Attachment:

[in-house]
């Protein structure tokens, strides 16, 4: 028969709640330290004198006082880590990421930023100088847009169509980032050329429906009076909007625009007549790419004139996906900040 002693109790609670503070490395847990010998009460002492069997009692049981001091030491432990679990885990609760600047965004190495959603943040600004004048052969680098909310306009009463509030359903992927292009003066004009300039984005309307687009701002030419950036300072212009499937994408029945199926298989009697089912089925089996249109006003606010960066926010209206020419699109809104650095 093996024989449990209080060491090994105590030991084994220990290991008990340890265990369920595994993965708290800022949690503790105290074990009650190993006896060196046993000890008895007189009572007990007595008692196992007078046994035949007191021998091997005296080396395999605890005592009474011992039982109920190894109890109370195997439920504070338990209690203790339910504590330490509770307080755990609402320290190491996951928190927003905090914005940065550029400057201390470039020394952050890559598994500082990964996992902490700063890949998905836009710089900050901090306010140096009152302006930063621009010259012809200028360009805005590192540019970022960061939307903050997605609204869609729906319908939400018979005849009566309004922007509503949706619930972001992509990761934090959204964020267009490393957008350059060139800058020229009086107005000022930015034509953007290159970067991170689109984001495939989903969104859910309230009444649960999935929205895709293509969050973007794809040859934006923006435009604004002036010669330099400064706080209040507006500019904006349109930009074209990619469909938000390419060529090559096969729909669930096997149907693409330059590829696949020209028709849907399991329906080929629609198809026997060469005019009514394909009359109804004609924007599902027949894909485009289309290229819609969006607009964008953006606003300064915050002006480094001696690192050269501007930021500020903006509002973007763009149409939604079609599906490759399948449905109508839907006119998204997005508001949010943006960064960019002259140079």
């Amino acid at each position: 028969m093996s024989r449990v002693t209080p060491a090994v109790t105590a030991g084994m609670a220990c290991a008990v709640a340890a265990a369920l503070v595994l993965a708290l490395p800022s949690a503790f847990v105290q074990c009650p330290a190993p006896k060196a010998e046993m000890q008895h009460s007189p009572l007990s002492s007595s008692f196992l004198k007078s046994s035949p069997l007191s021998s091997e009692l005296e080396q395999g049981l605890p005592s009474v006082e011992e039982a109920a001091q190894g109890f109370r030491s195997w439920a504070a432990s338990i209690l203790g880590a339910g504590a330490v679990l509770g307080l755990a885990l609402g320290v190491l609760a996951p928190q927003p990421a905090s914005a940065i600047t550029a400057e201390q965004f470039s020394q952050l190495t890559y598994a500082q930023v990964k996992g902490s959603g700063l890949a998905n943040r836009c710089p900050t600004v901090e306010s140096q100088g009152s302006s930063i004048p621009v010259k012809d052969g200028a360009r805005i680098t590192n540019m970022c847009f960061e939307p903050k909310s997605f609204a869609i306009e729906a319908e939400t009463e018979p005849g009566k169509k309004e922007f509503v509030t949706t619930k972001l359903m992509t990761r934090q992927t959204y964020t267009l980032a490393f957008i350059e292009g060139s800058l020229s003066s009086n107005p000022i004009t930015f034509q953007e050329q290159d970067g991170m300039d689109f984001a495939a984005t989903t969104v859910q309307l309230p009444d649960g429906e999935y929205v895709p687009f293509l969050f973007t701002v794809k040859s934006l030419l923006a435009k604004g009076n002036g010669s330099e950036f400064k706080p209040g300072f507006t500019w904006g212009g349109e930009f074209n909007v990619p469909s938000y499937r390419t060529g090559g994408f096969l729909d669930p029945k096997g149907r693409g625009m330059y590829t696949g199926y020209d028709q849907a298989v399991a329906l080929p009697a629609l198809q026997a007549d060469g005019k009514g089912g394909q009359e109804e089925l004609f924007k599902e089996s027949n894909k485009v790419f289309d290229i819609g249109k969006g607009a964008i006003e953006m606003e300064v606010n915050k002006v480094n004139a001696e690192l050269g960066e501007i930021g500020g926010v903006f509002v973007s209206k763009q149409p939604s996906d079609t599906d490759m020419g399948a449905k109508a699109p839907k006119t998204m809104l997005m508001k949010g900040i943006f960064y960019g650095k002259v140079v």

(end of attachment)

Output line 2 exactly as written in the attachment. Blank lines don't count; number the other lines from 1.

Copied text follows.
């Protein structure tokens, strides 16, 4: 028969709640330290004198006082880590990421930023100088847009169509980032050329429906009076909007625009007549790419004139996906900040 002693109790609670503070490395847990010998009460002492069997009692049981001091030491432990679990885990609760600047965004190495959603943040600004004048052969680098909310306009009463509030359903992927292009003066004009300039984005309307687009701002030419950036300072212009499937994408029945199926298989009697089912089925089996249109006003606010960066926010209206020419699109809104650095 093996024989449990209080060491090994105590030991084994220990290991008990340890265990369920595994993965708290800022949690503790105290074990009650190993006896060196046993000890008895007189009572007990007595008692196992007078046994035949007191021998091997005296080396395999605890005592009474011992039982109920190894109890109370195997439920504070338990209690203790339910504590330490509770307080755990609402320290190491996951928190927003905090914005940065550029400057201390470039020394952050890559598994500082990964996992902490700063890949998905836009710089900050901090306010140096009152302006930063621009010259012809200028360009805005590192540019970022960061939307903050997605609204869609729906319908939400018979005849009566309004922007509503949706619930972001992509990761934090959204964020267009490393957008350059060139800058020229009086107005000022930015034509953007290159970067991170689109984001495939989903969104859910309230009444649960999935929205895709293509969050973007794809040859934006923006435009604004002036010669330099400064706080209040507006500019904006349109930009074209990619469909938000390419060529090559096969729909669930096997149907693409330059590829696949020209028709849907399991329906080929629609198809026997060469005019009514394909009359109804004609924007599902027949894909485009289309290229819609969006607009964008953006606003300064915050002006480094001696690192050269501007930021500020903006509002973007763009149409939604079609599906490759399948449905109508839907006119998204997005508001949010943006960064960019002259140079």